- - Thursday, October 27, 2011

On Nov. 8, residents of the nation’s most important swing state of Ohio will vote on whether they wish to move forward in challenging the constitutionality of the individual mandate to buy insurance under the health care bill that President Obama signed into law two years ago. Thus, Ohioans will cast an early vote on Mr. Obama himself.

The proposed “Healthcare Freedom Amendment” to the state constitution is on the ballot as a result of one of the largest volunteer signature-gathering efforts in American history.

The amendment, known as Ohio Issue 3, seeks “to preserve the freedom of Ohioans to choose their health care and health care coverage.” It constitutes a particularly important piece of evidence as cases questioning the constitutionality of the mandate move toward a showdown in the U.S. Supreme Court.

Because the amendment to Ohio’s Bill of Rights was initiated by and will be voted on by its residents, passage will provide unique standing for Ohioans to have the Supreme Court hear the case on the basis of infringement of their rights as defined in both the U.S. and Ohio constitutions.

But even more important than preventing Ohio from a compulsory-based health care system such as Romneycare in Massachusetts, and more important than moving a case on infringement of people’s rights to the Supreme Court, this vote will define the intensity of opposition to both Mr. Obama and Democratic Sen. Sherrod Brown ahead of the 2012 election, when both will be on the ballot.

This single vote can significantly alter the dynamics of the 2012 campaign because Mr. Obama and Mr. Brown will be forced to defend this most emotional of issues with Ohio voters - an issue toward which Americans have shown strong opposition in almost every poll. In fact, opposition to the mandate has increased in many polls gauging attitudes toward Mr. Obama’s health care act passed last year.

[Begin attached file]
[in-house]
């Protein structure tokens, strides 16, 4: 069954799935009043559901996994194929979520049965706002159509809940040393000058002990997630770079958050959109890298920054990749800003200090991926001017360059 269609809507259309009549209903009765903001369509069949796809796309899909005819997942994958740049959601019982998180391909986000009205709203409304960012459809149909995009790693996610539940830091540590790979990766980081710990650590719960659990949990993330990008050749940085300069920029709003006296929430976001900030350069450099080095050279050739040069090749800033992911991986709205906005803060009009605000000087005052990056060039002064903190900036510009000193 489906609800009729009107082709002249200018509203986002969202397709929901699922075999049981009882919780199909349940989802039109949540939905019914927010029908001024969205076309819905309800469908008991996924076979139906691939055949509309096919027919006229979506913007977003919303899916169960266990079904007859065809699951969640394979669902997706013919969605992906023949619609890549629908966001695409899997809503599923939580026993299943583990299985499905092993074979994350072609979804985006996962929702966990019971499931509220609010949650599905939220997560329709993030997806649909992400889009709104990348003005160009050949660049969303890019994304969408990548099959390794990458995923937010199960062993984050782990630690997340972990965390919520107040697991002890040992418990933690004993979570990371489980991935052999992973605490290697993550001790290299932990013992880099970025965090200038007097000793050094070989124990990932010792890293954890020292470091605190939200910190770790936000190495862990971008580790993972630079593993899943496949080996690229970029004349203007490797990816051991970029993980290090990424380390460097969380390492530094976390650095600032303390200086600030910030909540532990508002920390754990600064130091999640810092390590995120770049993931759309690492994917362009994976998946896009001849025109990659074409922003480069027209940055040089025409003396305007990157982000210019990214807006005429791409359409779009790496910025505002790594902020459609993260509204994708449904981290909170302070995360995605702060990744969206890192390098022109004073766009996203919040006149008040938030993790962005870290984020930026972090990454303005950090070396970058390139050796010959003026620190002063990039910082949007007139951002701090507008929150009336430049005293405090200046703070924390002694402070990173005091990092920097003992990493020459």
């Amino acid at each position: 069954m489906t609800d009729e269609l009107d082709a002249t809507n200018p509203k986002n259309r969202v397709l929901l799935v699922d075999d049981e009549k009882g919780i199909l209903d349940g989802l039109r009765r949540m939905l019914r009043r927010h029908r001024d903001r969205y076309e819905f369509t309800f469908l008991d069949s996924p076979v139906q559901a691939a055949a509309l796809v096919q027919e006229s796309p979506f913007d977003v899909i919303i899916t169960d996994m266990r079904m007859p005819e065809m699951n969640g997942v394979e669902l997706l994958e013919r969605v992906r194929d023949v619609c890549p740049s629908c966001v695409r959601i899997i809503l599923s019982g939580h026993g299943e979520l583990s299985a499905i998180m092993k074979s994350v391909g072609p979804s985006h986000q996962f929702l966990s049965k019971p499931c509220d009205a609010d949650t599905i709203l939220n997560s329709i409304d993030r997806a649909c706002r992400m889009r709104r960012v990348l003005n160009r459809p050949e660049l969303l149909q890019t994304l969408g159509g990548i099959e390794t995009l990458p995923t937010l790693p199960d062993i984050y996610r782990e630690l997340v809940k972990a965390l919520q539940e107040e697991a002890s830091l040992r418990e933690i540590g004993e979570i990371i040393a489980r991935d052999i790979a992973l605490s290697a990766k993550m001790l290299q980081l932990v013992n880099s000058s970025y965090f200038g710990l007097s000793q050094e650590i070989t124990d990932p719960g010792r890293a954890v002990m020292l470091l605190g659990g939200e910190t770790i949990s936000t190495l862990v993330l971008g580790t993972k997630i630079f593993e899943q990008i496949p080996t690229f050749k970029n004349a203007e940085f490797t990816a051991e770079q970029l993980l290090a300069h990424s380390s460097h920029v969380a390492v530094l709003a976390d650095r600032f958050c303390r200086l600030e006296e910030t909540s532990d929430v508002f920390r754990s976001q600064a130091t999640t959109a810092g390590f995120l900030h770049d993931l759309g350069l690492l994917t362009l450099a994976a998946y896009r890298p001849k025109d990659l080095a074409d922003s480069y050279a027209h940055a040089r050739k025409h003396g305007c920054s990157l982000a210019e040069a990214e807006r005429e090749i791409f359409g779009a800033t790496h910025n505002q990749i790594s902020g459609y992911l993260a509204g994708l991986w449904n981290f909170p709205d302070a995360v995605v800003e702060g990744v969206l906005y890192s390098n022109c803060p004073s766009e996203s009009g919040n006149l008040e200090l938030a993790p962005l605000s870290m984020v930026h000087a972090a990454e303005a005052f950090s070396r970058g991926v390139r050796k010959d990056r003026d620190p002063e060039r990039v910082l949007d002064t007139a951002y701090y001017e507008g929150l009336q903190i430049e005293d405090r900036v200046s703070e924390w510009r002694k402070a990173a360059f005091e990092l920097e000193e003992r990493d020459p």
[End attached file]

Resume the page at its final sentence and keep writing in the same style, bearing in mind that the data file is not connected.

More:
If Mr. Obama is forced to run a 2012 campaign on issues about a failing economy coupled with a narrative of government infringement on freedom of choice in health care - the most personal of all decisions for most people - he will be in real trouble. He can’t afford to lose this challenge to his agenda, and, at this moment, that appears to be likely.

Public Policy Polling summarized the results of its recent poll this way: “By a 55-24 margin, voters say if the election was today that they would support Issue 3, which is basically meant to counteract Barack Obama’s health care plan. Republicans unsurprisingly support it by a 70-12 margin and so do independents, 58-21. More striking is that Democrats say right now that they’d vote for it 41-35.”

Of particular interest, 37 percent of the poll’s respondents supporting the amendment had voted for Mr. Obama in 2008, and 40 percent supporting the amendment identify themselves as very liberal.

Freedom of choice in health care decisions has united liberals and conservatives in opposition to Mr. Obama.

Is anyone shocked that Americans believe that government involvement in their health care decisions is bad? Is anyone surprised that people choose freedom over compulsion as a way of life? Is anyone shocked that people believe government should have no power to make them purchase a commercial product just because they are alive?

This horrible infringement on personal freedom is something on which almost all Americans agree. Mr. Obama finally has accomplished what he set out to achieve: a post-partisan, post-racial America united in common cause. But, in this case, that common cause has become opposition to him and his policies.

Surprising no one, Ohio has become the center of political attention for the nation, and with this vote on Issue 3, Ohioans may be firing the newest shot heard ‘round the world.

• Chris Littleton is a member of the citizen’s ballot committee that placed the Ohio Healthcare Freedom Amendment before voters this November.

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